Sud-Ouest SO.1220 / SO.1221 Djinn / YOH-1
The experience acquired by Sud-Ouest in building its two prototypes of the Ariel led to the SO.1221 Djinn. The Djinn's began with two single-seat SO.1220 prototypes, F-WGVO and F-WGZX, the first of which made its maiden flight on 2 January 1953. A simple uncovered structure of welded steel tube carrying a two-blade rotor above it, and with a single exposed seat for its pilot. Its powerplant was a Turbomeca Palouste turbo-compressor producing a large volume of compressed air which, using a similar distribution method to that of the Ariel, was discharged at the blade tips. These were both intended primarily to prove the rotor and propulsion systems.
F-WGVO was later fitted experimentally with agricultural spray booms.
On 16 December 1953 the first of five 2-seat SO.1221 prototypes was flown, having a fully enclosed cabin, two side-by-side seats, an open-framework tail boom, and an all-up weight of 600kg. On 29 December this aircraft established a new altitude record in its class of 4789m.
The Djinn was the world's first production helicopter to make use of the 'cold jet' principle of propulsion. This system used a modified Turbomeca Palouste IV engine as a turbo-generator to feed compressed air through the rotor shaft to ejectors built into the tips of each rotor blade. The air itself is in fact warm enough to eliminate the need for other means of de-icing the blades. No tail rotor is fitted, the aircraft having two outrigged fins and a large central rudder that is situated in the line of the residual thrust exhaust from the engine to provide directional control. The craft's small spartan two-seat cockpit was surrounded by a sectioned bubble-type enclosure and transparent side doors, which combined to provide excellent visibility forward and to both sides. Cockpit instrumentation was quite basic in the standard SO.1221, and The Djinn's landing gear was of the skid type, with small retractable wheels to facilitate ground handling.
Twenty-two pre-series SO. 1221's were then built, primarily for evaluation for the French Army, and the first of these was flown on 23 September 1954. Three machines from this batch were evaluated by the U.S. Army, under the designation YOH-1.
In late 1956 the US Army leased three examples for evaluation in the observation role. The Djinn, which had first flown in December 1953, was already in service with the French Army as an observation craft and its success in that role, coupled with its relatively low per-unit cost and fairly basic maintenance requirements, piqued the Army's interest. The machines obtained by the Army (serials 57-6104 through -6106) were the first helicopters acquired under the new HO (helicopter, observation) classification, and were designated YHO-1. the three YOH-1s were consequently fitted with additional U.S. military-standard avionics and communications equipment for their Army evaluation.
The Army's engineering and operational evaluation of the YOH-1 found the aircraft to be well built, relatively easy to maintain under field conditions, and an exceptional observation platform. The Djinn was not adopted for service use, however, primarily because the Army faced continuing budgetary constraints and some domestic political opposition to the procurement of French, rather than American (or Canadian) aircraft. In early 1958 all three YOH-1s were returned to Sud-Ouest for ultimate delivery to the French Army.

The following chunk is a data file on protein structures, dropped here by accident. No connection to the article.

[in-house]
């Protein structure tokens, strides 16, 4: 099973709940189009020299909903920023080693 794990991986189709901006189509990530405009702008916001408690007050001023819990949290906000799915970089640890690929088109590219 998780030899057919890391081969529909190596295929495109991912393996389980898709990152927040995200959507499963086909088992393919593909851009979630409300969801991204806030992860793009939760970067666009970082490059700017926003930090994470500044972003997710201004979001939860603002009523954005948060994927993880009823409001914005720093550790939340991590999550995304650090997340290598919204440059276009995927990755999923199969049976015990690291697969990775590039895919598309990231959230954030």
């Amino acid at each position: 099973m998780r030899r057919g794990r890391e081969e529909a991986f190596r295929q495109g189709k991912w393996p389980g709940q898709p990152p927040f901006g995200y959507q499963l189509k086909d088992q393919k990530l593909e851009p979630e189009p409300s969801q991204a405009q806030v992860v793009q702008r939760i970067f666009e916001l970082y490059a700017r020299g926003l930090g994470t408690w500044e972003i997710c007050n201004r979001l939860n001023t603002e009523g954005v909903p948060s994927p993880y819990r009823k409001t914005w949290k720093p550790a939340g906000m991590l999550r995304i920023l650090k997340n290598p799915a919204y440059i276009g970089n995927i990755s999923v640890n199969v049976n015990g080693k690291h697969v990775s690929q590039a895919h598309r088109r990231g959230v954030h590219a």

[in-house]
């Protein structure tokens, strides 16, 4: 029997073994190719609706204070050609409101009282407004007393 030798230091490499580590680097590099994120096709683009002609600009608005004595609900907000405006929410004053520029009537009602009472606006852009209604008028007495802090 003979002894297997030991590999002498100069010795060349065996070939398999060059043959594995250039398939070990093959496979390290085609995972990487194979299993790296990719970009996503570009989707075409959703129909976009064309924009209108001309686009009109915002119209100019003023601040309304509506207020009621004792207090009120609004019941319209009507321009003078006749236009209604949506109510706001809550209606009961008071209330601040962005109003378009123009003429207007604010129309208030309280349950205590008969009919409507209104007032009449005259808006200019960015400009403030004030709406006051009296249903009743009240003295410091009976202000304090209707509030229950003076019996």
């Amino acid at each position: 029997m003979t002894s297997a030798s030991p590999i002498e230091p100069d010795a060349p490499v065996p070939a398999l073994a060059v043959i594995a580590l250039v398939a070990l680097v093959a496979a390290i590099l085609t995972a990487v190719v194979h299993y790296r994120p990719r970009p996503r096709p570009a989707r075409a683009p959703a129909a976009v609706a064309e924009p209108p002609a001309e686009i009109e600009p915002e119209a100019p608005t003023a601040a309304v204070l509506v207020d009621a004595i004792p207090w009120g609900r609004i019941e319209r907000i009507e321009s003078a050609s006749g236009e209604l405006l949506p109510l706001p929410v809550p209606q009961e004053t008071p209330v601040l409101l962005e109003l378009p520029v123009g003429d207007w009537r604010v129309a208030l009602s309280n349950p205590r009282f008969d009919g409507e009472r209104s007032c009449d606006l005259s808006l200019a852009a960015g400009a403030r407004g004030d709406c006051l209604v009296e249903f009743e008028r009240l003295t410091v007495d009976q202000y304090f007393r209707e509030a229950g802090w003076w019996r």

Chief customer for the Djinn has been France's Aviation Legere de l'Armee de Terre, which received one hundred of the one hundred and fifty production Djinns completed up to 1961, and still had about half of these in service in mid-1967. The first production aircraft was flown on 5 January 1956, and French and US certification was gained in April 1958. Six were also delivered to the Federal German Heeresfliegerei. The military Djinns operate at a slightly higher gross weight - 800kg - than the civil models. One was used in France for the first experiments in launching Nord SS.10 anti-tank missiles from a helicopter, but the Djinn's main military functions have been those of observation, liaison, training and (with one pilot and two external litters) casualty evacuation.
Between forty and fifty civil Djinns were active in ten countries, most of them in an agricultural role, for which Sud-Aviation offered renewed conversion facilities in 1965. The so-called 'agricopter' version of the Djinn can carry up to 200 litres of liquid chemical in twin tanks, and is fitted with lateral spray bars for the spraying, dusting or 'fogging' of crops with fertilisers or pesticides.
When production ended in the mid-1960s a total of 178 had been built, exported to about 10 countries. Many were used in an agricultural role, equipped with two tanks to contain liquid chemicals and spray bars for its distribution. By the time that production ended Sud-Ouest had twice changed its name, to Ouest-Aviation on 1 September 1956 and Sud-Aviation on 1 March 1957 when it merged with Sud-Est Aviation; this explains why the Djinn is sometimes recorded as the Ouest S.O.1221 or Sud-Aviation S.O.1221.
Sud-Ouest SO-1221 Djinn
Engine: 1 x Turbomeca Palouste IV turbo-compressor, 179kW / 237 shp
Main rotor diameter: 32 ft 10 in / 10.97 m
Fuselage length: 17.388 ft / 5.3m
Height: 8.530 ft / 2.6m
Width of hull: 6.332 ft / 1.93 m
Max take-off weight: 800kg / 1,550 lb
Empty weight: 793.8 lb / 360kg
Max speed: 70 kts / 130km/h / 75 mph
Endurance: 2h 15min
Initial climb rate: 1279.53 ft/min / 6.5 m/s
Service ceiling: 13123 ft / 4000 m
Range: 103 nm / 190 km
Typical range: 100 miles at 44 mph
Sud-Ouest SO.1221 "Djinn"